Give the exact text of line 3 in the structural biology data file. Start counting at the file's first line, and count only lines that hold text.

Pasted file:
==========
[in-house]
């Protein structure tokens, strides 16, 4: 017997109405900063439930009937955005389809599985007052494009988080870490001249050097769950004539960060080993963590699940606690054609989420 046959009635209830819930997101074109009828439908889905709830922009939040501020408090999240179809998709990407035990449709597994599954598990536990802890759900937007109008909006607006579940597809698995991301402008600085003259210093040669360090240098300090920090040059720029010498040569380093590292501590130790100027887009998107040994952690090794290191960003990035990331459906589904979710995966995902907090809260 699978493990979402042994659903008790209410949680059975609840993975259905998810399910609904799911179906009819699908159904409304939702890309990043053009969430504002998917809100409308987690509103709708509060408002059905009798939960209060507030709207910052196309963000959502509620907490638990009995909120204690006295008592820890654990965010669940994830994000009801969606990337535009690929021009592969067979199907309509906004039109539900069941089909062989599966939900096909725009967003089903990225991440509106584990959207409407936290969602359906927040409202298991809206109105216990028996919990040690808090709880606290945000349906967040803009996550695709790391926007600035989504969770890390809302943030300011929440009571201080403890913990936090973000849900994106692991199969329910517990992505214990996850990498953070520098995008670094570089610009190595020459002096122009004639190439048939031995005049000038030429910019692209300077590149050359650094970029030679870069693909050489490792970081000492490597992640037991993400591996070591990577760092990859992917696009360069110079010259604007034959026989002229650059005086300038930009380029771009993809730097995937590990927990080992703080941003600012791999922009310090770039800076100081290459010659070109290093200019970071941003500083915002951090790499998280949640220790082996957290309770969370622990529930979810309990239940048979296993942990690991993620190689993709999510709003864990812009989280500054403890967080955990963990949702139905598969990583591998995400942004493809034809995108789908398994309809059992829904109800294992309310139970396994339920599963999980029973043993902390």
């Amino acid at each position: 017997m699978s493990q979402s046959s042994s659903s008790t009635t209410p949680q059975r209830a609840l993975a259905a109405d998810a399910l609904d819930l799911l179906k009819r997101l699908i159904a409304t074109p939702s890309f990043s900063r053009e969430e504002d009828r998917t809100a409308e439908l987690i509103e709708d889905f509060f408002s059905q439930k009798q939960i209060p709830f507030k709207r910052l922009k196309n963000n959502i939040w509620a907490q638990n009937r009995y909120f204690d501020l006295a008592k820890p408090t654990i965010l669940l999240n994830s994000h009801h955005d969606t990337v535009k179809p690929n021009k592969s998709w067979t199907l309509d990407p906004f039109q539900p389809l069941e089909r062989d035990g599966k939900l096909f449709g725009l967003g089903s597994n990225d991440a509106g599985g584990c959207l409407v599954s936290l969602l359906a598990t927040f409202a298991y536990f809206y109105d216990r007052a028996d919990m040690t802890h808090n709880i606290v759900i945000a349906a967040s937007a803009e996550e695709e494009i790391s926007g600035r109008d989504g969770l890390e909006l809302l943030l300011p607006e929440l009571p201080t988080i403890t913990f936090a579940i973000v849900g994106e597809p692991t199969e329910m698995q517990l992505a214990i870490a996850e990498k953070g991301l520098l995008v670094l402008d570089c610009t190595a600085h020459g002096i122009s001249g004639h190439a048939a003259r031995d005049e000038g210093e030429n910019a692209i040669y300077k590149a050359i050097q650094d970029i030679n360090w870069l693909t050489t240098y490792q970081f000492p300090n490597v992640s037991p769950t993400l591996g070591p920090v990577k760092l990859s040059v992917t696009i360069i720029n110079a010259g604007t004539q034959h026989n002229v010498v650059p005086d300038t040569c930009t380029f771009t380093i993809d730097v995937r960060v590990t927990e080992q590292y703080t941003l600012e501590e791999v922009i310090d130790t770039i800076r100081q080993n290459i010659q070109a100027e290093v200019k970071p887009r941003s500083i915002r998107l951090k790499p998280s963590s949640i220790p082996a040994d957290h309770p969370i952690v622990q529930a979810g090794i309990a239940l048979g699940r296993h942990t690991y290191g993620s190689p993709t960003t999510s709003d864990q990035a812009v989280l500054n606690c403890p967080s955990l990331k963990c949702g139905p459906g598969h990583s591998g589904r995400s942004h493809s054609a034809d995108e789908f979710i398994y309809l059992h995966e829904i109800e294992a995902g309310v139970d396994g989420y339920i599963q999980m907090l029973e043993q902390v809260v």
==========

């Amino acid at each position: 017997m699978s493990q979402s046959s042994s659903s008790t009635t209410p949680q059975r209830a609840l993975a259905a109405d998810a399910l609904d819930l799911l179906k009819r997101l699908i159904a409304t074109p939702s890309f990043s900063r053009e969430e504002d009828r998917t809100a409308e439908l987690i509103e709708d889905f509060f408002s059905q439930k009798q939960i209060p709830f507030k709207r910052l922009k196309n963000n959502i939040w509620a907490q638990n009937r009995y909120f204690d501020l006295a008592k820890p408090t654990i965010l669940l999240n994830s994000h009801h955005d969606t990337v535009k179809p690929n021009k592969s998709w067979t199907l309509d990407p906004f039109q539900p389809l069941e089909r062989d035990g599966k939900l096909f449709g725009l967003g089903s597994n990225d991440a509106g599985g584990c959207l409407v599954s936290l969602l359906a598990t927040f409202a298991y536990f809206y109105d216990r007052a028996d919990m040690t802890h808090n709880i606290v759900i945000a349906a967040s937007a803009e996550e695709e494009i790391s926007g600035r109008d989504g969770l890390e909006l809302l943030l300011p607006e929440l009571p201080t988080i403890t913990f936090a579940i973000v849900g994106e597809p692991t199969e329910m698995q517990l992505a214990i870490a996850e990498k953070g991301l520098l995008v670094l402008d570089c610009t190595a600085h020459g002096i122009s001249g004639h190439a048939a003259r031995d005049e000038g210093e030429n910019a692209i040669y300077k590149a050359i050097q650094d970029i030679n360090w870069l693909t050489t240098y490792q970081f000492p300090n490597v992640s037991p769950t993400l591996g070591p920090v990577k760092l990859s040059v992917t696009i360069i720029n110079a010259g604007t004539q034959h026989n002229v010498v650059p005086d300038t040569c930009t380029f771009t380093i993809d730097v995937r960060v590990t927990e080992q590292y703080t941003l600012e501590e791999v922009i310090d130790t770039i800076r100081q080993n290459i010659q070109a100027e290093v200019k970071p887009r941003s500083i915002r998107l951090k790499p998280s963590s949640i220790p082996a040994d957290h309770p969370i952690v622990q529930a979810g090794i309990a239940l048979g699940r296993h942990t690991y290191g993620s190689p993709t960003t999510s709003d864990q990035a812009v989280l500054n606690c403890p967080s955990l990331k963990c949702g139905p459906g598969h990583s591998g589904r995400s942004h493809s054609a034809d995108e789908f979710i398994y309809l059992h995966e829904i109800e294992a995902g309310v139970d396994g989420y339920i599963q999980m907090l029973e043993q902390v809260v």